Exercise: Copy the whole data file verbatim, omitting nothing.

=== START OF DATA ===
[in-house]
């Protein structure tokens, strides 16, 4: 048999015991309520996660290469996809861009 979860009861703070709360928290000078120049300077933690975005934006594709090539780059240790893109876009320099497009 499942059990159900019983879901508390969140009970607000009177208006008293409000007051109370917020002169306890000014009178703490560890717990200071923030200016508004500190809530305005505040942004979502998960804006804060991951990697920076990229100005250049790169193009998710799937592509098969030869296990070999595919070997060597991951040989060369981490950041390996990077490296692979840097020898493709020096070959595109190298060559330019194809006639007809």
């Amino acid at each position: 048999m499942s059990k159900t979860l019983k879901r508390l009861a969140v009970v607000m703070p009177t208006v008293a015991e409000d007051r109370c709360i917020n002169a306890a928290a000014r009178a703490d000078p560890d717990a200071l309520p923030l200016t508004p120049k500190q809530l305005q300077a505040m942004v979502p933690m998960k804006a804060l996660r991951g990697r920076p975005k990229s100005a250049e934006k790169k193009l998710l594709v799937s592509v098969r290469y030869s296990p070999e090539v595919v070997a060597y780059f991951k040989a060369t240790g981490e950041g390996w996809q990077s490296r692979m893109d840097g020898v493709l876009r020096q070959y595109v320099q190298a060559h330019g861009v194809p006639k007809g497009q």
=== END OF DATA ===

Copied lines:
[in-house]
């Protein structure tokens, strides 16, 4: 048999015991309520996660290469996809861009 979860009861703070709360928290000078120049300077933690975005934006594709090539780059240790893109876009320099497009 499942059990159900019983879901508390969140009970607000009177208006008293409000007051109370917020002169306890000014009178703490560890717990200071923030200016508004500190809530305005505040942004979502998960804006804060991951990697920076990229100005250049790169193009998710799937592509098969030869296990070999595919070997060597991951040989060369981490950041390996990077490296692979840097020898493709020096070959595109190298060559330019194809006639007809």
């Amino acid at each position: 048999m499942s059990k159900t979860l019983k879901r508390l009861a969140v009970v607000m703070p009177t208006v008293a015991e409000d007051r109370c709360i917020n002169a306890a928290a000014r009178a703490d000078p560890d717990a200071l309520p923030l200016t508004p120049k500190q809530l305005q300077a505040m942004v979502p933690m998960k804006a804060l996660r991951g990697r920076p975005k990229s100005a250049e934006k790169k193009l998710l594709v799937s592509v098969r290469y030869s296990p070999e090539v595919v070997a060597y780059f991951k040989a060369t240790g981490e950041g390996w996809q990077s490296r692979m893109d840097g020898v493709l876009r020096q070959y595109v320099q190298a060559h330019g861009v194809p006639k007809g497009q």